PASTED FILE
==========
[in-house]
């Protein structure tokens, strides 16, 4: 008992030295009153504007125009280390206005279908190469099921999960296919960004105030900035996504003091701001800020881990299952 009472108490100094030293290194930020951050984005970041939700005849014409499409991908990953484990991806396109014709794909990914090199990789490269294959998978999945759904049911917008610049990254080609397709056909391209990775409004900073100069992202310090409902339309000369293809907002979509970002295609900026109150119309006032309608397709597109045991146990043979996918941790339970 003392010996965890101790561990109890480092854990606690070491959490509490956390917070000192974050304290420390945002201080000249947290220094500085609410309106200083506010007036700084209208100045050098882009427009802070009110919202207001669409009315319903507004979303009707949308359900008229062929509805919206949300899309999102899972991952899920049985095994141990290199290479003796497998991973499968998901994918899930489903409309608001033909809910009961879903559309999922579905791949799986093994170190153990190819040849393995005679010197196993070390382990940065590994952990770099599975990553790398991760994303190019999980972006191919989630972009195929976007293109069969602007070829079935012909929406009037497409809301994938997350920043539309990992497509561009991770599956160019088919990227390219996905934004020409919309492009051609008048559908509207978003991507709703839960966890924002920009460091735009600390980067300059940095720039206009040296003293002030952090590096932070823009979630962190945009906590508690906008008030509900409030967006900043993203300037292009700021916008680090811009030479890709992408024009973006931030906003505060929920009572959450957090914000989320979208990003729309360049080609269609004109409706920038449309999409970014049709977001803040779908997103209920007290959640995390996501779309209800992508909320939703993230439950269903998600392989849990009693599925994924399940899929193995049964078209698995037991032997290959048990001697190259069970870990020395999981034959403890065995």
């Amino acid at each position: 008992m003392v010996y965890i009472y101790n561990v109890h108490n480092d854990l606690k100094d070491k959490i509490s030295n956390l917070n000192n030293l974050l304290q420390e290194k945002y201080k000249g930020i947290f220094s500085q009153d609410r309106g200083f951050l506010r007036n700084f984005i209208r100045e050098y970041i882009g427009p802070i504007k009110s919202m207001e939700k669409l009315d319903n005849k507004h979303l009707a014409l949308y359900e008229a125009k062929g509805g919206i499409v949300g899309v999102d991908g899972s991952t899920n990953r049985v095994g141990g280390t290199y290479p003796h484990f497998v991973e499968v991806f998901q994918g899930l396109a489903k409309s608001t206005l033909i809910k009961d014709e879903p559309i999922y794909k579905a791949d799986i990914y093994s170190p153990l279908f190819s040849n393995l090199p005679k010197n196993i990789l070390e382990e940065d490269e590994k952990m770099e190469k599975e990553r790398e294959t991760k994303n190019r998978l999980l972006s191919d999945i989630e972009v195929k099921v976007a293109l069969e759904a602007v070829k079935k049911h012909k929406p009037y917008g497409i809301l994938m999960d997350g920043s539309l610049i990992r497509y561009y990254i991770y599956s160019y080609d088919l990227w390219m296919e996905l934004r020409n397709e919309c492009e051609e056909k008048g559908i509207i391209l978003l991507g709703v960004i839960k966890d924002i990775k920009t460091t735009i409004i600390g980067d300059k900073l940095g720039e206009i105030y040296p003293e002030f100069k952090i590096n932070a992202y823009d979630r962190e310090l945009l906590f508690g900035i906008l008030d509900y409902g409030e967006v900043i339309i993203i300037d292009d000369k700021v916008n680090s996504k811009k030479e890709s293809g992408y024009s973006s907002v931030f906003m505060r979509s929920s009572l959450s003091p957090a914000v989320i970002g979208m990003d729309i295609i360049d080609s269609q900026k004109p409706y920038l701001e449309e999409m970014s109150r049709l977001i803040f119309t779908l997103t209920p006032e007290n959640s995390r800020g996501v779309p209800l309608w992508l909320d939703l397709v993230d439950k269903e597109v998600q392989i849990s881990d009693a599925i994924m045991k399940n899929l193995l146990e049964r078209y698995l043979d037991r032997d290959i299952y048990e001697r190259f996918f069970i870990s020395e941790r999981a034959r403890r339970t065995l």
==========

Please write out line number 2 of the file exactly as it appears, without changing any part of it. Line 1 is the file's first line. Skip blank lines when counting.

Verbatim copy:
């Protein structure tokens, strides 16, 4: 008992030295009153504007125009280390206005279908190469099921999960296919960004105030900035996504003091701001800020881990299952 009472108490100094030293290194930020951050984005970041939700005849014409499409991908990953484990991806396109014709794909990914090199990789490269294959998978999945759904049911917008610049990254080609397709056909391209990775409004900073100069992202310090409902339309000369293809907002979509970002295609900026109150119309006032309608397709597109045991146990043979996918941790339970 003392010996965890101790561990109890480092854990606690070491959490509490956390917070000192974050304290420390945002201080000249947290220094500085609410309106200083506010007036700084209208100045050098882009427009802070009110919202207001669409009315319903507004979303009707949308359900008229062929509805919206949300899309999102899972991952899920049985095994141990290199290479003796497998991973499968998901994918899930489903409309608001033909809910009961879903559309999922579905791949799986093994170190153990190819040849393995005679010197196993070390382990940065590994952990770099599975990553790398991760994303190019999980972006191919989630972009195929976007293109069969602007070829079935012909929406009037497409809301994938997350920043539309990992497509561009991770599956160019088919990227390219996905934004020409919309492009051609008048559908509207978003991507709703839960966890924002920009460091735009600390980067300059940095720039206009040296003293002030952090590096932070823009979630962190945009906590508690906008008030509900409030967006900043993203300037292009700021916008680090811009030479890709992408024009973006931030906003505060929920009572959450957090914000989320979208990003729309360049080609269609004109409706920038449309999409970014049709977001803040779908997103209920007290959640995390996501779309209800992508909320939703993230439950269903998600392989849990009693599925994924399940899929193995049964078209698995037991032997290959048990001697190259069970870990020395999981034959403890065995």